underlying

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Related to Underlying instrument: Financial derivatives

underlying

adjective based on, basic, built on, deep-rooted, elemental, elementary, essential, latent, not evident, obscure, original, primal, primary, rudimentary, supporting, undermost, unseen
Associated concepts: underlying contract, underlying fact, underlying obligation
See also: basic, cardinal, central, essential, fundamental, initial, latent, organic, original, primary, rudimentary, substantive, virtual
References in periodicals archive ?
Valuing a financial option on an underlying instrument or asset can be modeled in different ways.
Used either for hedging or trading purposes, derivative instruments simply allowed counterparties to realize the performance of some underlying price (interest rate or currency exchange rate), without having to hold a position in the underlying instrument, per se.
Derivatives can be highly volatile, illiquid and difficult to value, and changes in the value of a derivative held by the Funds may not correlate with the underlying instrument or the Funds' other investments.
In addition, you do not own shares in the underlying instrument, but instead - you place a trade on the direction in which you believe the market will go.
These risks include, but are not limited to, volatile movements in the price of the underlying instrument and misjudgments as to the future prices of the options and/or the underlying instrument.
Derivatives instruments can be used to take both long and short positions, be highly volatile, result in economic leverage (which can magnify losses), and involve risks in addition to the risks of the underlying instrument on which the derivative is based, such as counterparty, correlation and liquidity risk.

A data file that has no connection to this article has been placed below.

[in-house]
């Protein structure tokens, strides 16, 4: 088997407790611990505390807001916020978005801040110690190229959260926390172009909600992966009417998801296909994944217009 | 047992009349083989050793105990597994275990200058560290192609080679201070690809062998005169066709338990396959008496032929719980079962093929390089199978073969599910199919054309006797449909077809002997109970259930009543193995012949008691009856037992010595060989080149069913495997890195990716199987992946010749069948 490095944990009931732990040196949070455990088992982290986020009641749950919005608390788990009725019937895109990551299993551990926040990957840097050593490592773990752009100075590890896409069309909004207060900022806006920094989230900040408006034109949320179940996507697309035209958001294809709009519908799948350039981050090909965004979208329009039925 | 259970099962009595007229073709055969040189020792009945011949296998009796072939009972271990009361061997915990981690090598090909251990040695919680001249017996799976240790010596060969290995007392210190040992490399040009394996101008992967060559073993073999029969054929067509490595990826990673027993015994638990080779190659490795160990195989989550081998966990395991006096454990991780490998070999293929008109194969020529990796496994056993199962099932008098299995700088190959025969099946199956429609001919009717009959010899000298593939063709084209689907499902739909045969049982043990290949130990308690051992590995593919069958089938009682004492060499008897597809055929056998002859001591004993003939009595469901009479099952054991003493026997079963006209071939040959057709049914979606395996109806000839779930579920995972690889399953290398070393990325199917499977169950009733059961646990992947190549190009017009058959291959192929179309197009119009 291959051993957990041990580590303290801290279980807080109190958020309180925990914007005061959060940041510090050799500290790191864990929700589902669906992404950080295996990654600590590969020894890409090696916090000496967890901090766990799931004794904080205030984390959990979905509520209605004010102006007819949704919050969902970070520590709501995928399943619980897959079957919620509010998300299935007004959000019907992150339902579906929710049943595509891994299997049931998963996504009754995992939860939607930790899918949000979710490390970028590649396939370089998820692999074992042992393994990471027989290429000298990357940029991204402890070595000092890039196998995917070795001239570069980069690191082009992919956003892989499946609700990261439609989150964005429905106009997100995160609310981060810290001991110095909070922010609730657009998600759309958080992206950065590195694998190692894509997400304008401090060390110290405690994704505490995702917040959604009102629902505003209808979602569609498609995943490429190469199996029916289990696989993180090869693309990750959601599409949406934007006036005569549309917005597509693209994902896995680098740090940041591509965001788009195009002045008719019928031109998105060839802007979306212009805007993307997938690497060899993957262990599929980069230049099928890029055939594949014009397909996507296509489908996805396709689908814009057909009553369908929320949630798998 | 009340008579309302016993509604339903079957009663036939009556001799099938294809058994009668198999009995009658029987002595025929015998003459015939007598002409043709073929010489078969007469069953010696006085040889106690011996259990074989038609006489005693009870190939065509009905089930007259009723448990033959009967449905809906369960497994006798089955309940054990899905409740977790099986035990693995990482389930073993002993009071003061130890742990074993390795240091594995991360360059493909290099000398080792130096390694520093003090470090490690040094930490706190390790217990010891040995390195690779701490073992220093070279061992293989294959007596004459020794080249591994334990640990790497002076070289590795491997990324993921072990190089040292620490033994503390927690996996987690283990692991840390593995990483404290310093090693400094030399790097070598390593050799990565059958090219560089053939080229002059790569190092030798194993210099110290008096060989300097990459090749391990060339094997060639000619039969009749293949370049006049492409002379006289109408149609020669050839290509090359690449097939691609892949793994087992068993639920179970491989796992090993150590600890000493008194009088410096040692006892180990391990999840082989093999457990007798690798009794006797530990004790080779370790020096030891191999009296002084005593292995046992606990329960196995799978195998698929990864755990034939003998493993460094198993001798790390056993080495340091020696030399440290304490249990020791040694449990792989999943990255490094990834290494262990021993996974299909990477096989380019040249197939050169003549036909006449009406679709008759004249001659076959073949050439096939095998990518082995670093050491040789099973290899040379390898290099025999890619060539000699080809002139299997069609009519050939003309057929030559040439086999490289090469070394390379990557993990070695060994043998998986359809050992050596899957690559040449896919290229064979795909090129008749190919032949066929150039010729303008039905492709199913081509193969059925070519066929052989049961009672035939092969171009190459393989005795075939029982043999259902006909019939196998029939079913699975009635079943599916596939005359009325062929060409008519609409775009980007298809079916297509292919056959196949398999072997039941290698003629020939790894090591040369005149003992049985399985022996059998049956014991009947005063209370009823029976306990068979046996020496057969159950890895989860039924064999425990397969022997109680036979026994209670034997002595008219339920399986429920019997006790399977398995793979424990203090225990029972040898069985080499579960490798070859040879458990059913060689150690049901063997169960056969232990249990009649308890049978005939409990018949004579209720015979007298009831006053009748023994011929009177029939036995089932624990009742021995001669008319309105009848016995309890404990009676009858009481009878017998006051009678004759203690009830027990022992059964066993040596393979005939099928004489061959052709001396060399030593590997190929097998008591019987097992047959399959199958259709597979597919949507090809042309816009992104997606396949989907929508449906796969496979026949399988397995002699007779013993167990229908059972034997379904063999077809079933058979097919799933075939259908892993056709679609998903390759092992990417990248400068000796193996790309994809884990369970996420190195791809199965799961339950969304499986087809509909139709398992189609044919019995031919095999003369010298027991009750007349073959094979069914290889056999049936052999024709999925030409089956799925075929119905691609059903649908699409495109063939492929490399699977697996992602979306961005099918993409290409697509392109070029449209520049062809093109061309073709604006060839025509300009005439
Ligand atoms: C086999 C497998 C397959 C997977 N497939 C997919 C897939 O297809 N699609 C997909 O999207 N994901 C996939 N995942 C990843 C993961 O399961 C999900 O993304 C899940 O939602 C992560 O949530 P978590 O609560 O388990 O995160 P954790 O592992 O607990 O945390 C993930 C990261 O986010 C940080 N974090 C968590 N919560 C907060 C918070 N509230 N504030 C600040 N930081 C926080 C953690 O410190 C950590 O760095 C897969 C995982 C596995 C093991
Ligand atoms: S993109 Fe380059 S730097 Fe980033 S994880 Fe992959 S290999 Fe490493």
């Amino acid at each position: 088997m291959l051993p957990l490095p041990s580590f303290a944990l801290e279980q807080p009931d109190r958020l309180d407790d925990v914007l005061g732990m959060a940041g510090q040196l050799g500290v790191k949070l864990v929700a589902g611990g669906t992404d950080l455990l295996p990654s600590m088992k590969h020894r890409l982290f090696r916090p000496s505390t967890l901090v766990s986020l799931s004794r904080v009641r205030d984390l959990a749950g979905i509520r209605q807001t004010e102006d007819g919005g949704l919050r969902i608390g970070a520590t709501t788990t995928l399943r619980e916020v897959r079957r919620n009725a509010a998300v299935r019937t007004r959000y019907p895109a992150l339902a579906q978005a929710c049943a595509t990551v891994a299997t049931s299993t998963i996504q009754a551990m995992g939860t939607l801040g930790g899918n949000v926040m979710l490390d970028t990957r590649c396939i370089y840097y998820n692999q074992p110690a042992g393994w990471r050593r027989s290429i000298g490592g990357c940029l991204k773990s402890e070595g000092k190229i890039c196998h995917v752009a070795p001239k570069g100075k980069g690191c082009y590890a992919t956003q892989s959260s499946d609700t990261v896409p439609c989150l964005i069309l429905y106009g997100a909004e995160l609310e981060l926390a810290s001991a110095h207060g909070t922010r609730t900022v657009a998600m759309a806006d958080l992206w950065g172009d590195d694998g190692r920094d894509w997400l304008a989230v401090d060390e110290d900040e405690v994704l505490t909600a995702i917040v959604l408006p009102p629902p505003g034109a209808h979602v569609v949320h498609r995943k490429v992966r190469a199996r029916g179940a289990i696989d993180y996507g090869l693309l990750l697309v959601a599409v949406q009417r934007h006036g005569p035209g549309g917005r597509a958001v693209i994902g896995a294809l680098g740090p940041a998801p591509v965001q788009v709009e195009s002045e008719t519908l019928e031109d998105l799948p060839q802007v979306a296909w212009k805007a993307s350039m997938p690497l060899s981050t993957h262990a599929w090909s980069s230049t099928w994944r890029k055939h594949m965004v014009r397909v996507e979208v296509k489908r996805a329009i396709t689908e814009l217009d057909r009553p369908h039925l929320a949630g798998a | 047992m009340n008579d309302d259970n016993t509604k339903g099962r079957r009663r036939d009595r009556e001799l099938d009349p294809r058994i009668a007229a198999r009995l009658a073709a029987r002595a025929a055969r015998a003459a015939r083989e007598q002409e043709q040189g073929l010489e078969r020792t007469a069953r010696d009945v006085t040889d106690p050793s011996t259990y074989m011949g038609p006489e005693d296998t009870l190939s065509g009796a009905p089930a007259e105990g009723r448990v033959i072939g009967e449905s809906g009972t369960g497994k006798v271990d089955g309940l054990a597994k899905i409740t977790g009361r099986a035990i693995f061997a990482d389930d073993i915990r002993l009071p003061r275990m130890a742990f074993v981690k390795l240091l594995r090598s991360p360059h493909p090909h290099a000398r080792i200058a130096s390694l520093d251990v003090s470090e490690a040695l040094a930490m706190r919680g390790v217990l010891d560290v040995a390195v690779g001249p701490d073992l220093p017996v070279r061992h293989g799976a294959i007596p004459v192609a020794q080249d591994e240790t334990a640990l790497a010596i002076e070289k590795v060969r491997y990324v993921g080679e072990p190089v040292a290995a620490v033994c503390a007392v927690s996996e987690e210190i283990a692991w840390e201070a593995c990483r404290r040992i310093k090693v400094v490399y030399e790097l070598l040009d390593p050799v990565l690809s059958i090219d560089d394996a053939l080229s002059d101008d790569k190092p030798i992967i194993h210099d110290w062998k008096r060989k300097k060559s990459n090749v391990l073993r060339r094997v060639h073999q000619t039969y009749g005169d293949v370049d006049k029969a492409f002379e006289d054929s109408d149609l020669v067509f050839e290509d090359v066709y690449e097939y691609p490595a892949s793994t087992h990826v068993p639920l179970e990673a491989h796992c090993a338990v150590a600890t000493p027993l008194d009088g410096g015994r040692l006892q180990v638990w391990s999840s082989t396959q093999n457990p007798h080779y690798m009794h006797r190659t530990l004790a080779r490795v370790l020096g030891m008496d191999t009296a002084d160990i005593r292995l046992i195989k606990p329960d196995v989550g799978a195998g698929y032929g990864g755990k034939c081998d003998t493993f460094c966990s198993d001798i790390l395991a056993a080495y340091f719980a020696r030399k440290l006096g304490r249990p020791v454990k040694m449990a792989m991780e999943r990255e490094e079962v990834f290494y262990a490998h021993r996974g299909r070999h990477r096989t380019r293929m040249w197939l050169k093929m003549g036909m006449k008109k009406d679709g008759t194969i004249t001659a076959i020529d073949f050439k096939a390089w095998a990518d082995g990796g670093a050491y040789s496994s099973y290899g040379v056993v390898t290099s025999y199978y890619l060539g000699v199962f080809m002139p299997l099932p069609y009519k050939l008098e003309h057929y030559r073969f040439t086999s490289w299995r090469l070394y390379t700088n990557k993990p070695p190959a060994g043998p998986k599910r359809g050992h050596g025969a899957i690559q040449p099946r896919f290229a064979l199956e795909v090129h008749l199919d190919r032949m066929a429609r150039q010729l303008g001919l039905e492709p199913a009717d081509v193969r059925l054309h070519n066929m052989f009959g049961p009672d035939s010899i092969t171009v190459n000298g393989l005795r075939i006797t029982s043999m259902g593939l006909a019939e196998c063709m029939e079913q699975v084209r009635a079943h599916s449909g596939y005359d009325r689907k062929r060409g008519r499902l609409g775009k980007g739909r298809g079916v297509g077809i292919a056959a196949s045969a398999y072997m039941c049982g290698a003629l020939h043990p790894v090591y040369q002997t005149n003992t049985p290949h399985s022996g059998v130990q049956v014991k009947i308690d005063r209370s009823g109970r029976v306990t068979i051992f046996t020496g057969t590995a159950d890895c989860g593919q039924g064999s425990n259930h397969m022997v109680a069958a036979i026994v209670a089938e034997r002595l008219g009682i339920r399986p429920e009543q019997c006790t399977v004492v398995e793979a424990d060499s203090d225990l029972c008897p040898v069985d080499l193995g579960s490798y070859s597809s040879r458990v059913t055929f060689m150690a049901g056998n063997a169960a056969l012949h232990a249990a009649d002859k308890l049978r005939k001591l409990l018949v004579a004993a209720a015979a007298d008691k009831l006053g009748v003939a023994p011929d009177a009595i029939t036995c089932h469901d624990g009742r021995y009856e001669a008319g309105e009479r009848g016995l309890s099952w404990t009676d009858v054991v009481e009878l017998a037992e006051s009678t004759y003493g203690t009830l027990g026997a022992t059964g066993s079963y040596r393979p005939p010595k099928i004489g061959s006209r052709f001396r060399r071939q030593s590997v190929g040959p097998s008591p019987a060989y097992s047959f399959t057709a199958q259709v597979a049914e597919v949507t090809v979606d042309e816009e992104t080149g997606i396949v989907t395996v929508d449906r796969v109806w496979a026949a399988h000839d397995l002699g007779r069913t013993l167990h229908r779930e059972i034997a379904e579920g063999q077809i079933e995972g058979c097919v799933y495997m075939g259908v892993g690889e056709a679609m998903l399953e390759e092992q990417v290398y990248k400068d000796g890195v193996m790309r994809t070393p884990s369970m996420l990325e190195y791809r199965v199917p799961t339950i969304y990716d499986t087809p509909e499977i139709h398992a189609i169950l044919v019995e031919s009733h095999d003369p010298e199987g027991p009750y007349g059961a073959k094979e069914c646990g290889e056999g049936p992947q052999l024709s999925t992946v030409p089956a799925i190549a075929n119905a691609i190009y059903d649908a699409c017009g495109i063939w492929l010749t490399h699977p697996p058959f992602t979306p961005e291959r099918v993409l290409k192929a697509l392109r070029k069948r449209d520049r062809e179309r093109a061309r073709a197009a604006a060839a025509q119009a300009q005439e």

Derivative instruments may be difficult to value and may be subject to wide swings in valuations caused by changes in the value of the underlying instrument.
Derivative instruments can be used to take both long and short positions, be highly volatile, result in economic leverage (which can magnify losses), and involve risks in addition to the risks of the underlying instrument on which the derivative is based, such as counterparty, correlation and liquidity risk.
If you are looking to trade the euro, but cannot afford to do so through traditional trading - you can do so for only a small initial deposit - approximately between 1%-10% of the full value of the underlying instrument - with CFD trading provider City Index.
Unlike conventional shares trading, where you buy a share on expectations of its value rising and then sell for a profit once the stock's value goes up, spread betting enables you to profit irrespective of whether the price of an underlying instrument (for example a share, commodity or stock index) is going up or down.
Purchasing options involves the risk that the underlying instrument will not change price in the manner expected, so that the investor loses its premium.
As a derivatives product, CFDs allow traders of all levels to trade on live market price movements without owning physical shares in the underlying instrument on which the contract is based.